PCOS – Who? What? When? How? Why?
An attractive 29 year old girl (slightly overweight with some acne) and been married for 2 years. She spends half the day with children in a nursery (She’s teaches at the nursery) and yearns to have children of her own. She has been trying to conceive and has visited a gynaecologist . The reports are normal barring a diagnosis of PCOS.
What is PCOS ?
Polycystic ovary syndrome (PCOS) is a common condition that affects the way your ovaries work. In the UK, about seven in every 100 women have PCOS. If you have PCOS, your ovaries may have many small cysts or follicles (small, fluid-filled lumps) on them. Your ovaries may also be larger than usual.
Ovaries are small organs located inside a woman’s abdomen (‘tummy’). Eggs (ova) mature here and are released about once a month. This is called ovulation. Ovaries also produce the hormones (chemicals) oestrogen, progesterone and testosterone.
Before ovulation, the egg develops in a small swelling on your ovary called a follicle before it’s released. A number of follicles begin to develop but only one will become a fully mature egg. If you have PCOS, many more follicles than usual start to grow, but none of these develop into an egg for ovulation. These follicles become cysts that stay on your ovaries.
That being said the presence of cysts does not always confirm a diagnosis of PCOS which may be present sans cysts.
PCOS affects each woman differently. Symptoms include the following—-
- Having irregular periods or no periods at all.
- Problems with fertility (you need to ovulate to become pregnant and you may not be ovulating regularly).
- Being overweight or have problems losing weight.
- Having more hair than usual (hirsutism) on your face, around your nipples or on your lower abdomen.
- Thinning of the hair on top of your head.
- Oily skin or acne.
What goes wrong in PCOS patients –
- Mature egg is not formed in time
- If a mature egg is formed the chances of it being poor quality are high
- Miscarriage rates are high
- Step 1 : diagnosis of PCOS can be confirmed by an ultrasound scan. Several hormone imbalances mimic PCOS like Thyroid hormone imbalances and so it is important to exclude alternative diagnoses
- Step 2: An insulin resistance test needs to performed (IRT)
PCOS and insulin resistance are frequently found together, which makes it important to understand this common problem. Insulin is a hormone which is produced by the pancreas, a gland in the abdomen with a lot of functions. It is typically secreted in response to a large amount of glucose , or sugar, in the blood. Once produced, insulin causes glucose to be taken into the body cells to be used for energy. Women with PCOS frequently have insulin resistance , meaning their body does not respond as quickly to insulin. The sluggish response will cause larger and larger amounts of insulin to be required before glucose is taken into the body tissues, and eventually a change in the way the body deals with sugar. Consistently high levels of glucose in the blood can lead to diabetes. In the years before actually being diagnosed as diabetic, known as pre-diabetes, a number of physiologic changes occur within the body. During this stage, which can last as long as 10 to 12 years, women frequently do not experience any of the symptoms found in diabetics. The body is no longer as sensitive to insulin as it may have been before. This leads to high blood sugars after eating that do not quickly lower. Because PCOS is now recognized as a risk factor for developing diabetes, it is recommended that women with the disease be routinely screened so that insulin resistance can be found early, and treatment can be initiated earlier.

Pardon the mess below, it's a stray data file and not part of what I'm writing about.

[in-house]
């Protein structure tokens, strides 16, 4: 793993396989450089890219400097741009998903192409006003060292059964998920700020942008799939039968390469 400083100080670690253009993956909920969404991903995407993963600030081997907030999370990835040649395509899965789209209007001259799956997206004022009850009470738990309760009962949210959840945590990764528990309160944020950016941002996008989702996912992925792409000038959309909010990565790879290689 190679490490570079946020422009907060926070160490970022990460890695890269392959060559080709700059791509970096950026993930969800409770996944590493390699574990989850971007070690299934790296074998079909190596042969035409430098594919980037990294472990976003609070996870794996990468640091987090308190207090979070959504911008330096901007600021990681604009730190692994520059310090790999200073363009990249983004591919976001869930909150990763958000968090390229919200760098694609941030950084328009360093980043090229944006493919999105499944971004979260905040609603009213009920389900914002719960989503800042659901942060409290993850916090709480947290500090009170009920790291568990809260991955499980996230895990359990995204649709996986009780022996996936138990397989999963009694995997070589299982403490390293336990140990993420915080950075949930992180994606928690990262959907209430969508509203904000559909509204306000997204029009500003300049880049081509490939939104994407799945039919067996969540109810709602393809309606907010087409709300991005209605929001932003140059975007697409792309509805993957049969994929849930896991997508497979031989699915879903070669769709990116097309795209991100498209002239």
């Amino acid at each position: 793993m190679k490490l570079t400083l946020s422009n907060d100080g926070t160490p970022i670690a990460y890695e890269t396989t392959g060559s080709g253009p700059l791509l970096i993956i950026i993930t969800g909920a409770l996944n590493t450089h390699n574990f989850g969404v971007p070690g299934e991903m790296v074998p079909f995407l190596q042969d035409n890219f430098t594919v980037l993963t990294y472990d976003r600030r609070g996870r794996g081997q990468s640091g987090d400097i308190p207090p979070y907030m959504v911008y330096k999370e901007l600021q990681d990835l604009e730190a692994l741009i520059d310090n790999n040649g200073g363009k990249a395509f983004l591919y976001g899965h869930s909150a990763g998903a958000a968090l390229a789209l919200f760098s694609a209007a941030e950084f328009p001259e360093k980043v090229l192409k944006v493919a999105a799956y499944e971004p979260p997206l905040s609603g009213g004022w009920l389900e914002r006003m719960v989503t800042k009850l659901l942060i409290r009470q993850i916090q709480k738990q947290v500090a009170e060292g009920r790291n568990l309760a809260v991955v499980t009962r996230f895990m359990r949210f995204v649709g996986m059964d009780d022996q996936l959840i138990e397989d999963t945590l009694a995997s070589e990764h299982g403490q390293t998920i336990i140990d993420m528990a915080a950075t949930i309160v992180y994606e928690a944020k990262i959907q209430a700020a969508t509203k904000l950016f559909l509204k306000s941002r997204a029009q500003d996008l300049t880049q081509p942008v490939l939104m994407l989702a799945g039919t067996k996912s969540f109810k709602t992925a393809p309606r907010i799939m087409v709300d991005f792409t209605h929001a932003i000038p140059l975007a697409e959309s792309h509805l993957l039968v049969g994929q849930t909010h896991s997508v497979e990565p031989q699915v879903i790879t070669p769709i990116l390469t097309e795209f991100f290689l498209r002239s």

- Step 3 : according to IRT results doses of metformin should be titrated to bring insulin levels under control
- Step 4 : Weight, diet and lifestyle control. Women can conceive naturally by just losing weight.
- Step 5 : If a woman is unable to conceive spontaneously after controlling her insulin levels she should consult an infertility specialist as she would most probably require assisted reproductive techniques.
WHAT IS THE RECOMMENDED MEAL PLAN FOR PCOS?
Currently there is no scientific evidence to support one particular diet for PCOS. Evidence-based recommendations suggest that women with PCOS should focus on balance and moderation. Recommended lifestyle changes include:
- Weight loss of 5-10% if overweight or obese in 3 months.
- Decreased caloric intake if weight loss is desired.
- Decreased intake of enriched carbohydrates.
- Increased fiber intake including fruits, vegetables, and beans.
- Decreased fat intake, particularly saturated fat.
- Smaller, more frequent meals (every 3-4 hours) to help control blood glucose levels.
- Balanced meals including carbohydrates, protein, and fat.
- At least 150 minutes of moderate or vigorous activity per week for diabetes prevention.
KEY POINTS TO REMEMBER
- Avoid all junk food
- Consume a wide variety of whole foods
- Foods in their most natural form (fresh, frozen, or dried).
- Fruits, vegetables, beans, legumes, whole grains, fish, lean meats, nuts, and seeds should be eaten daily.